Tough economic times are forcing studios to not only cut back on the number of movies they’re making but also eliminate many of the lucrative first-dollar gross deals they used to cut with big stars, guaranteeing the actors part of the film’s box-office revenues from the first dollar earned.
It began with the risky deal Jim Carrey signed for Yes Man, The WSJ notes:
He forfeited first-dollar gross and took no money upfront in exchange for a sizable back-end deal, which included a 33% ownership stake in the film.
Had the film bombed, Mr. Carrey would have received a fraction of his usual fee. The film was a success, but didn’t perform as well as the studio had expected. Still, Mr. Carrey made about $35 million off the deal — roughly $5 million more than he would have made had he not forfeited his fee, according to Mr. Gold, who helped craft the agreement with talent agency Creative Artists Agency and the studio.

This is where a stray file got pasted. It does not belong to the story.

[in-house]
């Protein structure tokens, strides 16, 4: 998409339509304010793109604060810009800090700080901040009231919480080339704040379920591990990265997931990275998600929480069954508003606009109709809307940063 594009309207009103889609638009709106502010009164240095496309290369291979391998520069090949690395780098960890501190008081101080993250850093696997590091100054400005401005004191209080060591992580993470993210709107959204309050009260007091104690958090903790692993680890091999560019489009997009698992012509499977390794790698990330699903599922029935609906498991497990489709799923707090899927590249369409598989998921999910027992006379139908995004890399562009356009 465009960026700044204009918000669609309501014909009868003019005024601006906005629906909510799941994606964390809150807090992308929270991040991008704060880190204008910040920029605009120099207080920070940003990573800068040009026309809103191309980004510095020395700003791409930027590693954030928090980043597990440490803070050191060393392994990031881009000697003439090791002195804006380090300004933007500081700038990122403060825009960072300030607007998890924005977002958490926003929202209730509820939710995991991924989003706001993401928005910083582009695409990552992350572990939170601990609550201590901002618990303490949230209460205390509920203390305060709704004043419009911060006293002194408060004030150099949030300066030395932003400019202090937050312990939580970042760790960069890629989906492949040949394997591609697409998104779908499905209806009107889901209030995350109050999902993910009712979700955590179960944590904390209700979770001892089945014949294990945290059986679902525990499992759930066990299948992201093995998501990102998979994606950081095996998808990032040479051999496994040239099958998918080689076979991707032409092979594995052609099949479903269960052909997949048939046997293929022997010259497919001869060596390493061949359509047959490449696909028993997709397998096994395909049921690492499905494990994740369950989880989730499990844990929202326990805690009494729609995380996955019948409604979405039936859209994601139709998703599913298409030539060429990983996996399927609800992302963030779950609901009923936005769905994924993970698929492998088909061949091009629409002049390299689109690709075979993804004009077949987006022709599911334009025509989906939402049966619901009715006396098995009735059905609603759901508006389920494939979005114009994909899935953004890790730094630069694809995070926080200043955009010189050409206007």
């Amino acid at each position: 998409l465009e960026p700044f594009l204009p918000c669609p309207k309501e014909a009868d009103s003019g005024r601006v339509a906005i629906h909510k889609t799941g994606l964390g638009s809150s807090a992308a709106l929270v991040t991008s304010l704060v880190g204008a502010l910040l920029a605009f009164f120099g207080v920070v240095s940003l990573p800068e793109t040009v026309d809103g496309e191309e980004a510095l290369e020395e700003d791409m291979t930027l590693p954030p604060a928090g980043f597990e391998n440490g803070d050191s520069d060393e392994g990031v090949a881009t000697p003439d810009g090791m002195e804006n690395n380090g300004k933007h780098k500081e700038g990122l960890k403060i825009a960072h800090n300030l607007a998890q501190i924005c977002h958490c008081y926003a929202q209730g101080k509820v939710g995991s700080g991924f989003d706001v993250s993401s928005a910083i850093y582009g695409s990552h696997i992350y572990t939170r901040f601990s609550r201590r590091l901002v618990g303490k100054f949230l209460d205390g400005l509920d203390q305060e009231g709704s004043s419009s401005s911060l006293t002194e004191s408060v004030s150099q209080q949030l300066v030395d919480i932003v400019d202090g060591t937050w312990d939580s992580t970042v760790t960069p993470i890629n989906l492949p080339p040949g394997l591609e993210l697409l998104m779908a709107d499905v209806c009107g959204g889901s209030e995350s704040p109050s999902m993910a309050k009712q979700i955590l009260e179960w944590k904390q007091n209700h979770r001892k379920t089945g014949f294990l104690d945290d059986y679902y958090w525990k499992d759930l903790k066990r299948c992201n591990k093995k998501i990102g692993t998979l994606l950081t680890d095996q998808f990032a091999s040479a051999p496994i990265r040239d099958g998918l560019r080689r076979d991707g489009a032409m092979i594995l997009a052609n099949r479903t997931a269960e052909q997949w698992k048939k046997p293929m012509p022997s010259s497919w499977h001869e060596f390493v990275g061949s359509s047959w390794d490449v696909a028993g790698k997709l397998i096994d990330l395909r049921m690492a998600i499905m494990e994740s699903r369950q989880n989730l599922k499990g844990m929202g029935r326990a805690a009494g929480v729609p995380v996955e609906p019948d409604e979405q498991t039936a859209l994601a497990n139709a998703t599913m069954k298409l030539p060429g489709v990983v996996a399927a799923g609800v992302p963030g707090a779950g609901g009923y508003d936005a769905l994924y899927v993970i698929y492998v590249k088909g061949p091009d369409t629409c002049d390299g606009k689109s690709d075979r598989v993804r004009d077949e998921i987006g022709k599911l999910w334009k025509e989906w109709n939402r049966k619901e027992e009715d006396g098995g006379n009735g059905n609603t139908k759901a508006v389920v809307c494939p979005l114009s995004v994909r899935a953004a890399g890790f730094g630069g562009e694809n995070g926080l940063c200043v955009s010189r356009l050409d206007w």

“It was a big moment for the business,” says Mr. Gold, who noted that other similar deals have followed.
Indeed, The WSJ offers four examples of movies in which big-name stars aren’t making big bucks up front:
- Paramount and DreamWorks’ Dinner for Schmucks: Actor Steve Carell and director Jay Roach will receive upfront fees of $10 million-$15 million each. “[B]y deferring their gross payments until after the movie has made its money back, Paramount shaved about $5 million off the production cost of the film,” the WSJ reports.
- Paramount’s Morning Glory: star Harrison Ford will only get a portion of the gross after the studio has recouped its expenses.
- Universal’s Robin Hood film, directed by Ridley Scott and starring Russell Crowe: none of the film’s talent will get first-dollar gross deals, keeping the budget at $130 million as opposed to the $175 million it could have grown to.
- Nicolas Cage won’t get any of The Sorcerer’s Apprentice’s revenues until Disney has recouped some costs.
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